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The name Coleman immediately calls to mind images of campfires, nature, backpacking, marshmallows, and generally anything to do with outdoor living.

It has a storied history and has been producing quality camping gear for over 100 years.

And while there's no doubt about Coleman's proficiency in manufacturing quality gear, the big question is how good are Coleman's tents? What's Coleman tent reliability, and how do they stand against harsh conditions?

In this article, I'll discuss all these and more questions based on my camping experience. And hopefully, it will help you decide whether to go for a Coleman tent.

And take note; this is coming from someone who is super picky about camping gear.

Coleman tents up in the mountains

Are Coleman Tents Good?

Coleman tents are good. They may not be the best in the market or top-tier products, but they're an excellent choice for the average/casual camper. And the reason is they're priced competitively, durable, and generally well-made.

Furthermore, Coleman has over 60 different Coleman tent designs, so their tents will tickle the fancy of any camper and different camping styles.

While Coleman tents aren't the de facto outdoor gear they were a few years back, I've found them to be good tents for good prices.

I'm a solid fan of Coleman gear. They're like the Craftsman of camping gear. Not the best by a long shot, but not garbage, either. They're functional and will do what you need.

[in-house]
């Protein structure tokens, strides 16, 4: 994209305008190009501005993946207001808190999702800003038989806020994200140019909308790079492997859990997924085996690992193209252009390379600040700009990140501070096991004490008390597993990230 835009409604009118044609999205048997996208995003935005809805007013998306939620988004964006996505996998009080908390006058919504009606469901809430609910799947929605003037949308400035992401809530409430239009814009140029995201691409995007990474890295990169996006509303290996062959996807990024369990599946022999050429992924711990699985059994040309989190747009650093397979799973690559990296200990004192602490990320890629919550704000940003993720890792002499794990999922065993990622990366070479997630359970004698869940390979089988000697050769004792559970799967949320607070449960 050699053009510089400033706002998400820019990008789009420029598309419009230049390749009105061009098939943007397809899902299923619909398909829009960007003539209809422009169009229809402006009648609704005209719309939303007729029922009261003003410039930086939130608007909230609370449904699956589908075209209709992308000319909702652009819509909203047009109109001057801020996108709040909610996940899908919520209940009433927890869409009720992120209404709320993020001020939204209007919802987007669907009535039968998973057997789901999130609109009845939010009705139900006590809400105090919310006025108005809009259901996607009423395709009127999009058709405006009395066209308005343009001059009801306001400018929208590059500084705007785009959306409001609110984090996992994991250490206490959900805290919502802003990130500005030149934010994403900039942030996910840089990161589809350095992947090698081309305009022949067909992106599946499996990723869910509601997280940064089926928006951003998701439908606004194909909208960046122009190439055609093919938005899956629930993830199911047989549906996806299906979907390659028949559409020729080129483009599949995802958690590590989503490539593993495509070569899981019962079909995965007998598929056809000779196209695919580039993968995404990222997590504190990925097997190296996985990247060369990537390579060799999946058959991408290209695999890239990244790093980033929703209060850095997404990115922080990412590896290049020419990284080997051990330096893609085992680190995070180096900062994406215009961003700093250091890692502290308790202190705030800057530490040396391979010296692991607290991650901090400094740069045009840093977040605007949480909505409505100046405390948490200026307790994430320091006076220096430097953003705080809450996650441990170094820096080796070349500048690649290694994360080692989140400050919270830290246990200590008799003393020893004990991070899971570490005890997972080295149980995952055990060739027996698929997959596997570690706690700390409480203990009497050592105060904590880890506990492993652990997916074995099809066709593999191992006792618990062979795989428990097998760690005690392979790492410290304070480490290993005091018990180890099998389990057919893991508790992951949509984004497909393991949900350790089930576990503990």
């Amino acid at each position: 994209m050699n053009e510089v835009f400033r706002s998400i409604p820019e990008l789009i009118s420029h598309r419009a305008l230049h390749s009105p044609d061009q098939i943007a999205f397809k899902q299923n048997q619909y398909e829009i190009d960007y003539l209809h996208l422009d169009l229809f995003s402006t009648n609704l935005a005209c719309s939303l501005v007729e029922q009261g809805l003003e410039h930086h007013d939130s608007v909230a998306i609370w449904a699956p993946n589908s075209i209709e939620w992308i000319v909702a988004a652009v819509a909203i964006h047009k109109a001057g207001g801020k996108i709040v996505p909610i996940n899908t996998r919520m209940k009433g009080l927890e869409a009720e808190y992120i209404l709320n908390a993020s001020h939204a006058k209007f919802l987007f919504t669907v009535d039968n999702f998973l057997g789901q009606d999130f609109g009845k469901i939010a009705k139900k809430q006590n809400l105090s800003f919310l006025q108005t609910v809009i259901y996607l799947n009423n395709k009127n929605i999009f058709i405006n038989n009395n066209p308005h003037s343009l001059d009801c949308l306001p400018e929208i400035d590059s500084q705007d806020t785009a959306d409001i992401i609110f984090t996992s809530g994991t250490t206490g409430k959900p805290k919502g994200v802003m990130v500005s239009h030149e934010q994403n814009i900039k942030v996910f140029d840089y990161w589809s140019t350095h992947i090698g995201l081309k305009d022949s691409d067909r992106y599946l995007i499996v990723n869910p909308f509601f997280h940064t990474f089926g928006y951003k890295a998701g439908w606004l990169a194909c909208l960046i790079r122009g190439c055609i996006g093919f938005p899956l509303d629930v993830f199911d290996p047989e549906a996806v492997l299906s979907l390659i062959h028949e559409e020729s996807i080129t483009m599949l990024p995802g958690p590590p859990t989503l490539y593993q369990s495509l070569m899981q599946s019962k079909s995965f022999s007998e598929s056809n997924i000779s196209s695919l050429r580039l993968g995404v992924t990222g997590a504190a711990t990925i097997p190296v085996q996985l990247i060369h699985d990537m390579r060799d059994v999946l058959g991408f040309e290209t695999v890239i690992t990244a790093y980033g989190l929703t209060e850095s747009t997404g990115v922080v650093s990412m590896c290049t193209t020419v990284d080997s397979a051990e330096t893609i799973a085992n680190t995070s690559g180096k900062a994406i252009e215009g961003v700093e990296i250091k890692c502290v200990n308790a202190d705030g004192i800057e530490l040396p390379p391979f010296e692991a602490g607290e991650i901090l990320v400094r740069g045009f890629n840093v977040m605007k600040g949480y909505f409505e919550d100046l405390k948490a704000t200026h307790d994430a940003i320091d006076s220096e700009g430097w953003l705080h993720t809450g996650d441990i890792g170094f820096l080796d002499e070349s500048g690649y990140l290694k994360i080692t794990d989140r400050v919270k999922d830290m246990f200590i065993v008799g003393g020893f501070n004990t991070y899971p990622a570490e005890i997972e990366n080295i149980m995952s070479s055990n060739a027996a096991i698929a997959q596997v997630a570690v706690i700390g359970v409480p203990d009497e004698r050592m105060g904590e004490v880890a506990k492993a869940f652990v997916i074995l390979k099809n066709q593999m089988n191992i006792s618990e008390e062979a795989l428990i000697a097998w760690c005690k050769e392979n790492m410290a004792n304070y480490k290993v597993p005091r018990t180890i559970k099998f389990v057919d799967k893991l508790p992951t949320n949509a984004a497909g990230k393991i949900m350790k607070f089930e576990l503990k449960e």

Coleman tents are far from being the lightest in the market or even the most feature-packed, but depending on your needs, they can be a solid option.

I consider the Coleman tents as the Toyota of camping gear. They're fairly generic, with a few exceptions here and there, and will generally fit many uses and are ok at most of them.

But, they're not good at any one thing. You'll always be able to find a competing product that does much better than a Coleman tent.

But an issue with specialty gear is they're super expensive and far from the reach of the regular campers. Plus, they've limited applications compared to the Coleman tent.

Therefore, choosing a Coleman tent over a specialty tent means the difference between an $800 tent and an inexpensive but bulky Coleman tent.

To sum up, Coleman tents are good but not the best. But, of course, there're a few exceptions and marginal Coleman quality gear I've come across that I've to give them some credit for.

Daughter and mother sitting outside of a tent

Coleman Tents Vs. Other Tent Brands

Generally, Coleman gear is all about functionality. They have some decent stuff, but their target market has never been glampers, ultra-light packers, or backpackers.

Let's go back in history to give you an idea of Coleman's history, production, and target market. In WW2, Coleman was the sole provider of stoves to the US army.

The army wanted a stove under 5 pounds, as compact as a packet of milk, and something that could use different fuels. Coleman delivered a stove exceeding all expectations, and it was an instant hit.

In general, Coleman adheres to low-cost materials, but it doesn't produce trash products.

Regarding tents, Coleman's tents are generally cumbersome, but they're inexpensive and, more importantly, practical.

A Coleman 2-person tent is roughly 7.5 pounds and may cost around 50 bucks. On the other hand, a Big Agnes tent of a similar dimension and capacity weighs less than 4 pounds on the high end, but the cost may run upwards of $300, depending on the material.